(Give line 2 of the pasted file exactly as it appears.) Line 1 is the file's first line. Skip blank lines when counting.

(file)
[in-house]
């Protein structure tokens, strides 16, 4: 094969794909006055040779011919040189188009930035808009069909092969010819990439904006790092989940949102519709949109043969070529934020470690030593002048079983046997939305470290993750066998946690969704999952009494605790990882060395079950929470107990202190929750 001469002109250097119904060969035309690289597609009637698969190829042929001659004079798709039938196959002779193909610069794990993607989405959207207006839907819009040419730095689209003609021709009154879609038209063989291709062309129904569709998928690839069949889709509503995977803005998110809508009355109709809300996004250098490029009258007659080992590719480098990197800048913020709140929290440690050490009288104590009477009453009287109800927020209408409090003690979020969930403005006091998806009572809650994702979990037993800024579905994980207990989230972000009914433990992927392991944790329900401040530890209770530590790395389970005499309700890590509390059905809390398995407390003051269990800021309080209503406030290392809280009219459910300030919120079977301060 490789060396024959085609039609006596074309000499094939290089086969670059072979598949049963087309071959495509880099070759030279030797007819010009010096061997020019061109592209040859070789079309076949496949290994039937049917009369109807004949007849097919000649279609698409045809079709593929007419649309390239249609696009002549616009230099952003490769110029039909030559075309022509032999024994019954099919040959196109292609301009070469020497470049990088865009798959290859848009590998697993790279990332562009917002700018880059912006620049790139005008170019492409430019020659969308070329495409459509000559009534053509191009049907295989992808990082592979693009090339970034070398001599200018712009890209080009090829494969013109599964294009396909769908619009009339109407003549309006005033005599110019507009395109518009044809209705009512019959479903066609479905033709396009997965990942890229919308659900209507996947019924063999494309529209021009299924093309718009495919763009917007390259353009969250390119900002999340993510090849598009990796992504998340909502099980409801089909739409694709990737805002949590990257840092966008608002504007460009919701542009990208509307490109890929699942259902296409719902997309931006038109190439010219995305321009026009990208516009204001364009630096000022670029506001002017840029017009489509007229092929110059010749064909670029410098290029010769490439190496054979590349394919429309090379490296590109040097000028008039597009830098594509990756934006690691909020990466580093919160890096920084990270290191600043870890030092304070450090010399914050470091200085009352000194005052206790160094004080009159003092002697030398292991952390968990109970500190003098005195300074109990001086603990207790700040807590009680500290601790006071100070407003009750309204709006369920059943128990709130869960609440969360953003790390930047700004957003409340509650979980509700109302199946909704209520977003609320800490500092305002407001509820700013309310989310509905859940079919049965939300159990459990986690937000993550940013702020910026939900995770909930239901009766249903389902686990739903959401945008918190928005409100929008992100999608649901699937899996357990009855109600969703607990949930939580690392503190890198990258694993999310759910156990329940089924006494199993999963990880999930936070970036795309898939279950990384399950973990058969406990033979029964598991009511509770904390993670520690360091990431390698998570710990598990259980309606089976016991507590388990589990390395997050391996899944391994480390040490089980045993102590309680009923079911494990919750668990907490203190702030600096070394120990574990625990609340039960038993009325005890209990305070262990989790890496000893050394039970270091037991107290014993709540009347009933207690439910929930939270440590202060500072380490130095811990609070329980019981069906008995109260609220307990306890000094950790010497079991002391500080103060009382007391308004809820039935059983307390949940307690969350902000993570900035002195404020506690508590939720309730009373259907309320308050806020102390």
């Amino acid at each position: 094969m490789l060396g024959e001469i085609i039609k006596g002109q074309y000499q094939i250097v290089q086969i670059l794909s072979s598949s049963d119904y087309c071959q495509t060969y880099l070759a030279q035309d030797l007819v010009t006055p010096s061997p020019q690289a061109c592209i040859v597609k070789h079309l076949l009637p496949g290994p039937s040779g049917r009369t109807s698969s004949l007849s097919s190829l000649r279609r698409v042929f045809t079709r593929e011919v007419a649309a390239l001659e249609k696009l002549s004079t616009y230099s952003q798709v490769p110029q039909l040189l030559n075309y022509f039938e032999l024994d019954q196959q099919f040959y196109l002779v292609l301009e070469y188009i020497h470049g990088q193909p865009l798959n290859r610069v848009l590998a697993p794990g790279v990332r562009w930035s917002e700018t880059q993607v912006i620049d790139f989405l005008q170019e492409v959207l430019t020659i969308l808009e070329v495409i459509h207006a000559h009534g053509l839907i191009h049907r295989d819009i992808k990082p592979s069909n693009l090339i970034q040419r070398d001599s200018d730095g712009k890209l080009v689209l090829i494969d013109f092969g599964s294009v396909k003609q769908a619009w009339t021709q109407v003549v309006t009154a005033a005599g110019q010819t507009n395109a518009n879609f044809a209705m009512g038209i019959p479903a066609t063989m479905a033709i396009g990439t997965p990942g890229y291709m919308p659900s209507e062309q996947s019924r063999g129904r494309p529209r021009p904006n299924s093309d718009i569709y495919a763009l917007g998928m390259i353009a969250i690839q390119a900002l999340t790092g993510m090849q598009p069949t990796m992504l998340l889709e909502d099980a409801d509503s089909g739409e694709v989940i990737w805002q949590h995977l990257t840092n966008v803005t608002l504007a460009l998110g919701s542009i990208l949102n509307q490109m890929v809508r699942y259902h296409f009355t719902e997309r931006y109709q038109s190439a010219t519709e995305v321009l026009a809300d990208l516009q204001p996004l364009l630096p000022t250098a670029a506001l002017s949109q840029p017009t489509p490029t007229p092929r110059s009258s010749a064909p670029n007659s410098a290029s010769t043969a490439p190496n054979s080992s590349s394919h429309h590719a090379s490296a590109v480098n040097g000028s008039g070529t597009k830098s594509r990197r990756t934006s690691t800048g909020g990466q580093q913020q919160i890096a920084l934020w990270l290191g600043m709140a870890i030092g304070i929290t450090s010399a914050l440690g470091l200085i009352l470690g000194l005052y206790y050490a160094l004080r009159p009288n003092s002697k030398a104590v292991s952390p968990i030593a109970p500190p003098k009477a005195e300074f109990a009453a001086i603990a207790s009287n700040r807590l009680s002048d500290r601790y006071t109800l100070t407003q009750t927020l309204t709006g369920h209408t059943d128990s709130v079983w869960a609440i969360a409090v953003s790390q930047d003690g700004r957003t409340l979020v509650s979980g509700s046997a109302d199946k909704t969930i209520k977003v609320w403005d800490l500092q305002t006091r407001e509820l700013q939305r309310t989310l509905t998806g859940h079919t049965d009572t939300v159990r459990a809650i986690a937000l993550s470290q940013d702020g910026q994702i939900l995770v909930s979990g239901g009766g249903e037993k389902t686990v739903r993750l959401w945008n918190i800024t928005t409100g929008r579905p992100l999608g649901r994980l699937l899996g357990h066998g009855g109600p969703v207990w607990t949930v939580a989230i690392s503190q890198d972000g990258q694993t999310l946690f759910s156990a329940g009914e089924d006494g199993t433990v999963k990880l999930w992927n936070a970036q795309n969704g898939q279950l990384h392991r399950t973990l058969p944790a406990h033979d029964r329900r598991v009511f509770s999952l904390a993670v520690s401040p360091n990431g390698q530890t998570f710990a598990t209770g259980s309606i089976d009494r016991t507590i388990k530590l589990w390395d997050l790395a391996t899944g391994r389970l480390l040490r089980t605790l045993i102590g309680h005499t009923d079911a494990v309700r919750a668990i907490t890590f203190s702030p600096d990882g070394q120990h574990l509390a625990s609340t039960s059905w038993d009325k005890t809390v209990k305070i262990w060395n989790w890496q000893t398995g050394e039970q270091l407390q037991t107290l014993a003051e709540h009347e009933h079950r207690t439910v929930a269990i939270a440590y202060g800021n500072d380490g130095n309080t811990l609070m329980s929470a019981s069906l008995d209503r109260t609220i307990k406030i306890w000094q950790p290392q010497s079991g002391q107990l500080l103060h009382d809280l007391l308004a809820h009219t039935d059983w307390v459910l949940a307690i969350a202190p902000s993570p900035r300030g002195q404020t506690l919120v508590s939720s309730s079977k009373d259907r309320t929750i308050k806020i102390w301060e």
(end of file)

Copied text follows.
């Protein structure tokens, strides 16, 4: 094969794909006055040779011919040189188009930035808009069909092969010819990439904006790092989940949102519709949109043969070529934020470690030593002048079983046997939305470290993750066998946690969704999952009494605790990882060395079950929470107990202190929750 001469002109250097119904060969035309690289597609009637698969190829042929001659004079798709039938196959002779193909610069794990993607989405959207207006839907819009040419730095689209003609021709009154879609038209063989291709062309129904569709998928690839069949889709509503995977803005998110809508009355109709809300996004250098490029009258007659080992590719480098990197800048913020709140929290440690050490009288104590009477009453009287109800927020209408409090003690979020969930403005006091998806009572809650994702979990037993800024579905994980207990989230972000009914433990992927392991944790329900401040530890209770530590790395389970005499309700890590509390059905809390398995407390003051269990800021309080209503406030290392809280009219459910300030919120079977301060 490789060396024959085609039609006596074309000499094939290089086969670059072979598949049963087309071959495509880099070759030279030797007819010009010096061997020019061109592209040859070789079309076949496949290994039937049917009369109807004949007849097919000649279609698409045809079709593929007419649309390239249609696009002549616009230099952003490769110029039909030559075309022509032999024994019954099919040959196109292609301009070469020497470049990088865009798959290859848009590998697993790279990332562009917002700018880059912006620049790139005008170019492409430019020659969308070329495409459509000559009534053509191009049907295989992808990082592979693009090339970034070398001599200018712009890209080009090829494969013109599964294009396909769908619009009339109407003549309006005033005599110019507009395109518009044809209705009512019959479903066609479905033709396009997965990942890229919308659900209507996947019924063999494309529209021009299924093309718009495919763009917007390259353009969250390119900002999340993510090849598009990796992504998340909502099980409801089909739409694709990737805002949590990257840092966008608002504007460009919701542009990208509307490109890929699942259902296409719902997309931006038109190439010219995305321009026009990208516009204001364009630096000022670029506001002017840029017009489509007229092929110059010749064909670029410098290029010769490439190496054979590349394919429309090379490296590109040097000028008039597009830098594509990756934006690691909020990466580093919160890096920084990270290191600043870890030092304070450090010399914050470091200085009352000194005052206790160094004080009159003092002697030398292991952390968990109970500190003098005195300074109990001086603990207790700040807590009680500290601790006071100070407003009750309204709006369920059943128990709130869960609440969360953003790390930047700004957003409340509650979980509700109302199946909704209520977003609320800490500092305002407001509820700013309310989310509905859940079919049965939300159990459990986690937000993550940013702020910026939900995770909930239901009766249903389902686990739903959401945008918190928005409100929008992100999608649901699937899996357990009855109600969703607990949930939580690392503190890198990258694993999310759910156990329940089924006494199993999963990880999930936070970036795309898939279950990384399950973990058969406990033979029964598991009511509770904390993670520690360091990431390698998570710990598990259980309606089976016991507590388990589990390395997050391996899944391994480390040490089980045993102590309680009923079911494990919750668990907490203190702030600096070394120990574990625990609340039960038993009325005890209990305070262990989790890496000893050394039970270091037991107290014993709540009347009933207690439910929930939270440590202060500072380490130095811990609070329980019981069906008995109260609220307990306890000094950790010497079991002391500080103060009382007391308004809820039935059983307390949940307690969350902000993570900035002195404020506690508590939720309730009373259907309320308050806020102390």